Moses in the cradle is quite a popular plant. If you do not know it by this name, there is a possibility that you do by other aliases that it goes by, like; ‘Moses in a basket,’ Moses-in-the bullrushes, boat lily, or oyster plant.
Its botanical name is ‘Tradescantia Spathacea.’This native Mexican and Central American plant is known for its distinct lance-shaped leaves colored dark green with purple-red underneath.
Moses in the cradle is adored chiefly because of how sturdy they are. They only need moderate access to water to take on the world, surviving the most unpleasant conditions. Water the plants timely and accurately to prevent the root from rotting.
This article gives you a detailed Moses in the cradle growing guide that will teach you how to grow and care for the plant.
- Moses In The Cradle Plant Growing Guide
- Watering Requirements
- Soil Requirements
- Fertilizer Application
- Climate Requirements
- Temperature Requirement
- Light & Humidity Requirements
- Pruning Requirement
- Flowering Phase
- Propagation methods
- Repotting Process
- Most Common Pests That Attack The Moses In The Cradle Plant
- Frequently Asked Questions
- Final Words
Moses In The Cradle Plant Growing Guide
|Common Names||The oyster plant, Moses-in-the-cradle, boat lily, Moses in a basket, and Moses-in-the-bulrushes|
|Scientific Name||Tradescantia spathacea|
|Mature Size||12 Inches tall|
|Sun Exposure||Bright indirect sunlight|
|Soil Type||Moist, well-drained, and acidic soil|
|Soil pH||acidic (pH 5 to 6) soil|
|Flower Color||White flowers|
|Native Area||Mexico and South America|
|Toxicity||Considered toxic to humans and pets.|
The Moses in the cradle plant is straightforward to grow and maintain. Additionally, they produce very fast as long as they enjoy sufficient sunlight daily.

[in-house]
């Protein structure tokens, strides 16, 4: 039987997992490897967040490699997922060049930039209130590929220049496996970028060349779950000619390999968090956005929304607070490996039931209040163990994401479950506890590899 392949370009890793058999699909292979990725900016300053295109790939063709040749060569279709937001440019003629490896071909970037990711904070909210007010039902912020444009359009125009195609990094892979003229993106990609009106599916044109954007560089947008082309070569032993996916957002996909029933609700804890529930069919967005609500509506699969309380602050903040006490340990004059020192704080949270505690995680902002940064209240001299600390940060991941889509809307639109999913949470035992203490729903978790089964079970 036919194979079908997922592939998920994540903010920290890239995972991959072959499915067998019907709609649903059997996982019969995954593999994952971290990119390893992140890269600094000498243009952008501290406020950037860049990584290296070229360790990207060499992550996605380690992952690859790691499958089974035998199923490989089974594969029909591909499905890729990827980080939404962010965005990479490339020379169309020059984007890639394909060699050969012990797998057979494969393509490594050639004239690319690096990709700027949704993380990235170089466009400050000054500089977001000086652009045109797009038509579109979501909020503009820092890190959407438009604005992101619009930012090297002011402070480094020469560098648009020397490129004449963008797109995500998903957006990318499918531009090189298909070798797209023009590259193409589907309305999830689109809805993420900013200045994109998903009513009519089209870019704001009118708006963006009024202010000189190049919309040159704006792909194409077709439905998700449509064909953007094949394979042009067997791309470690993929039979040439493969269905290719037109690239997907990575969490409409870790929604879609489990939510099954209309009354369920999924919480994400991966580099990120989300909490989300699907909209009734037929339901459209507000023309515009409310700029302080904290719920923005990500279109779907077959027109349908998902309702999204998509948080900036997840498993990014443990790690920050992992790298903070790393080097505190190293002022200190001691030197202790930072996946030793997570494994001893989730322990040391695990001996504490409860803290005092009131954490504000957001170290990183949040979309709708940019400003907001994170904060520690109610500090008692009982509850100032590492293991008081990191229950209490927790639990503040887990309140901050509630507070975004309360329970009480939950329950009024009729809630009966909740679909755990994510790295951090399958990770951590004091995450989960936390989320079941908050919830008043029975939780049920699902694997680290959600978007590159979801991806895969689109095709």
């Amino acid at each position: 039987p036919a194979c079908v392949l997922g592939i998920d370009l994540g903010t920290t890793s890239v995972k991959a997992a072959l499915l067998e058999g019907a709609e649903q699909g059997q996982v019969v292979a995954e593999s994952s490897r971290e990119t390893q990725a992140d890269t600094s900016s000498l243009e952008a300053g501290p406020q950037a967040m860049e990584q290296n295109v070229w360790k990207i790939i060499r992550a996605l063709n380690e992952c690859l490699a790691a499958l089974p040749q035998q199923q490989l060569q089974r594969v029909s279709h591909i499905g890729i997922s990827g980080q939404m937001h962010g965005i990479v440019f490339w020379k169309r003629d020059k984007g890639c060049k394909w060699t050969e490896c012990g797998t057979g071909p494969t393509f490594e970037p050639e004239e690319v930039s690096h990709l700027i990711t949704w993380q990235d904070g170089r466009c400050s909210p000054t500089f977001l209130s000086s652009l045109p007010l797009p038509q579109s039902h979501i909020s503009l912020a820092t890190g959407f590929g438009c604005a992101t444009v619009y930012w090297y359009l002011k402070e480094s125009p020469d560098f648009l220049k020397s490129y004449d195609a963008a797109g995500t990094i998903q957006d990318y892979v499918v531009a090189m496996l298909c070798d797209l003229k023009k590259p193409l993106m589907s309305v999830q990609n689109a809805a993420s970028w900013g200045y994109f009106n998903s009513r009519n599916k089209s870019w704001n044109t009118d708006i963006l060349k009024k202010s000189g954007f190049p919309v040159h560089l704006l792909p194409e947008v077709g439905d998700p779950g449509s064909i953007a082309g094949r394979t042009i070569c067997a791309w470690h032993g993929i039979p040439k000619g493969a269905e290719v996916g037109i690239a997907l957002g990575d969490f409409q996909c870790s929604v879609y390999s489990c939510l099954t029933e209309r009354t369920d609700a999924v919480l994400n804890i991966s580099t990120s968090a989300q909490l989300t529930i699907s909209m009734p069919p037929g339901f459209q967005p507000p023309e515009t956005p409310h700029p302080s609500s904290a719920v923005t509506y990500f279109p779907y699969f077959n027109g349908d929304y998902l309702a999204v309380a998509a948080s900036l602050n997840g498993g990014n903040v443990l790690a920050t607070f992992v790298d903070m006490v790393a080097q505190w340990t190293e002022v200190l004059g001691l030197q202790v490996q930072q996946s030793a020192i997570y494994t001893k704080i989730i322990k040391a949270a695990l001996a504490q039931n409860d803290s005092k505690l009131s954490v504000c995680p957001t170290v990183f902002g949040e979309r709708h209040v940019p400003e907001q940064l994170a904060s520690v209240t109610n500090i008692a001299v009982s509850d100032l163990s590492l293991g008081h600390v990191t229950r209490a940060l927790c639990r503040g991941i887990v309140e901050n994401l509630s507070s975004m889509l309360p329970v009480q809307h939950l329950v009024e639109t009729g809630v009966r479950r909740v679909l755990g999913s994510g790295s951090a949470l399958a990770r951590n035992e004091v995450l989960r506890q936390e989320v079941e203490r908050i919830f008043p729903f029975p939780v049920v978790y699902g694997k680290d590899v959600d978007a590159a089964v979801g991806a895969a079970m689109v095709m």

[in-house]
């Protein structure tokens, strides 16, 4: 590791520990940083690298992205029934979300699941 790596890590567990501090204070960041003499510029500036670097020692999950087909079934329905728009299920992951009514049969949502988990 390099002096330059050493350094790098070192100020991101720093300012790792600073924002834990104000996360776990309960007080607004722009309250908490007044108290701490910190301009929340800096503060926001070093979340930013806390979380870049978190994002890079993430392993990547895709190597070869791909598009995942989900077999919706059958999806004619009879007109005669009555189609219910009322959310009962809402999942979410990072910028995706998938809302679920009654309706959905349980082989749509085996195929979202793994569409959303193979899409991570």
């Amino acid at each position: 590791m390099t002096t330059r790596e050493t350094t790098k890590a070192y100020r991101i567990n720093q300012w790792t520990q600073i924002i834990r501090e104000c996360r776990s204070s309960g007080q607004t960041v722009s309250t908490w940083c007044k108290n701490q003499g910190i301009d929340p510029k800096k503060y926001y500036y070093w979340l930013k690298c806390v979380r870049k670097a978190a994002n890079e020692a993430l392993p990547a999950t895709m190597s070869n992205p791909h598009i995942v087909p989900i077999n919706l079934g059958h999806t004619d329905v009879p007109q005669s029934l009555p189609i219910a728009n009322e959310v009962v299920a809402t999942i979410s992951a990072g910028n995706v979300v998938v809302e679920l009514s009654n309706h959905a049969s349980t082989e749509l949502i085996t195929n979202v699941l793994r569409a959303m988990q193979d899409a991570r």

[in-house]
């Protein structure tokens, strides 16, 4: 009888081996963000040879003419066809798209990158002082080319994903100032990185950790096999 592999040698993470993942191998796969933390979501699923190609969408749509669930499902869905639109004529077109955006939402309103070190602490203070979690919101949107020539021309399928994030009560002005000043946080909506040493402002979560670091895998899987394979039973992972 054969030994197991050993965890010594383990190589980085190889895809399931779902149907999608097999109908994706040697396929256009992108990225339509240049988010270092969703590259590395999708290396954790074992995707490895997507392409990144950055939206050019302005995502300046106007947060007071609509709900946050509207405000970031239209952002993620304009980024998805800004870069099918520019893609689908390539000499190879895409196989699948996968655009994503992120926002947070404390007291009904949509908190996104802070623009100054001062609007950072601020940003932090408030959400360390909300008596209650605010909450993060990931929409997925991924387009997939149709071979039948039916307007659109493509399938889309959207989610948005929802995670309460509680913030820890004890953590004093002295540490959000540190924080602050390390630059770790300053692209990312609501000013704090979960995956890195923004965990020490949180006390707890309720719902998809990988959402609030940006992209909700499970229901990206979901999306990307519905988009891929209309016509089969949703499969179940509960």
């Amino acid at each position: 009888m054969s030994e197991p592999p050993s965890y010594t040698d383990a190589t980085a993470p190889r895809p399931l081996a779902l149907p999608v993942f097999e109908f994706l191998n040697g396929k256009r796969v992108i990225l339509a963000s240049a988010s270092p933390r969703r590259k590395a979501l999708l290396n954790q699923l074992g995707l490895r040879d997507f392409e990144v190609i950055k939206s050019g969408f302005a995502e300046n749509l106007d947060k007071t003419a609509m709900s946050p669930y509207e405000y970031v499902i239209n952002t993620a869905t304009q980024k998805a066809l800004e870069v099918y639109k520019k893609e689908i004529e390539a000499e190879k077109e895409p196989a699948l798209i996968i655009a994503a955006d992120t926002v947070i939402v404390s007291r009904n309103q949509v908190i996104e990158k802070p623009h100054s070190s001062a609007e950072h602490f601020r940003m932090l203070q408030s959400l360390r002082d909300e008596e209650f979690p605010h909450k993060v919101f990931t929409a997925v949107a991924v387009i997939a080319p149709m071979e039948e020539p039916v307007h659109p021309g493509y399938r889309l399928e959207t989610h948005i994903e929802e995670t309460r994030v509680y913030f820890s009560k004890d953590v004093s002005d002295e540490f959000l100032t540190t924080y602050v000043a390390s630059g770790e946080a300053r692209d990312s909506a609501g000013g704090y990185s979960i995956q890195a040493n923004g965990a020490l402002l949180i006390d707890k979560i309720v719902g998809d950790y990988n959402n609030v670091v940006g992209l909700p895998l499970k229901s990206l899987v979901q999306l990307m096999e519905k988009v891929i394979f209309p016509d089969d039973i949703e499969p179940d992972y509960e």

Knowing how to care for and nurture your plant is a step in the right direction to growing them hassle-free.
Please find below the different requirements of the plant that altogether helps it thrive.
Having Moses in the cradle watered right requires some technique. It is done strategically and not spontaneously.
Most people are habitually watering their plants periodically, but this plant requires a different approach. The plants are only watered as soon as the first two inches of soil dry.
It is also not advised to go with the “water mildly but frequently” style. The reason is simple; sparse watering is not likely to get to deep-seated roots. They would instead go on to foster problems for you by promoting the growth of fungus gnats.
The best practice would be to water the plant sufficiently and leave it to drain. When you observe that growth has been reduced like during winter seasons, ensure that the soil is kept dry.
The trick to getting the soil right when growing the Moses in the cradle plant is to use light soil that is capable of keeping in moisture and, at the same time, drains out water fast.
Sounds complicated? We know, right? However, we will let you know how you can go about it.
The technique combines peat moss and perlite, mixing the same amount of both to form a potty mix solution.
Applying sand and organic matter is yet another way to achieve this seemingly complex soil requirement. Well-drained soil is just what your plant needs.
Moses in the cradle plant is naturally a fast-growing plant, but all the conditions have to be met for its growth to happen unchecked.
As it grows, it requires consistent feeding, especially in the summer and spring seasons.
Fertilizer has to be a water-soluble one that will have to be diluted to reduce its strength by half. The application should be made monthly to make the right balance.
Care has to be taken to avoid overfeeding the plant. An overfed plant can lead to avoidable problems like the accumulation of minerals in the soil, which might, in turn, end up killing it.
Moses in the cradle plant thrives better in temperate climates. They can be grown in USDA hardiness zones 9 - 11.
Moses in the cradle plant does best under a temperature range of 60 - 85°F. What you will notice about this plant is that they do prefer cool temperatures at night time.
Light & Humidity Requirements
This is another crucial factor in growing the Moses in the cradle plant. This plant demands at least six hours of bright but indirect light.
Emphasis is laid on indirect sunlight as direct sunlight would scorch and ruin the plant. Partial sunlight is best for your plant.
If grown indoors, it is best placed a few feet away from the curtained windows, which bright light shines through.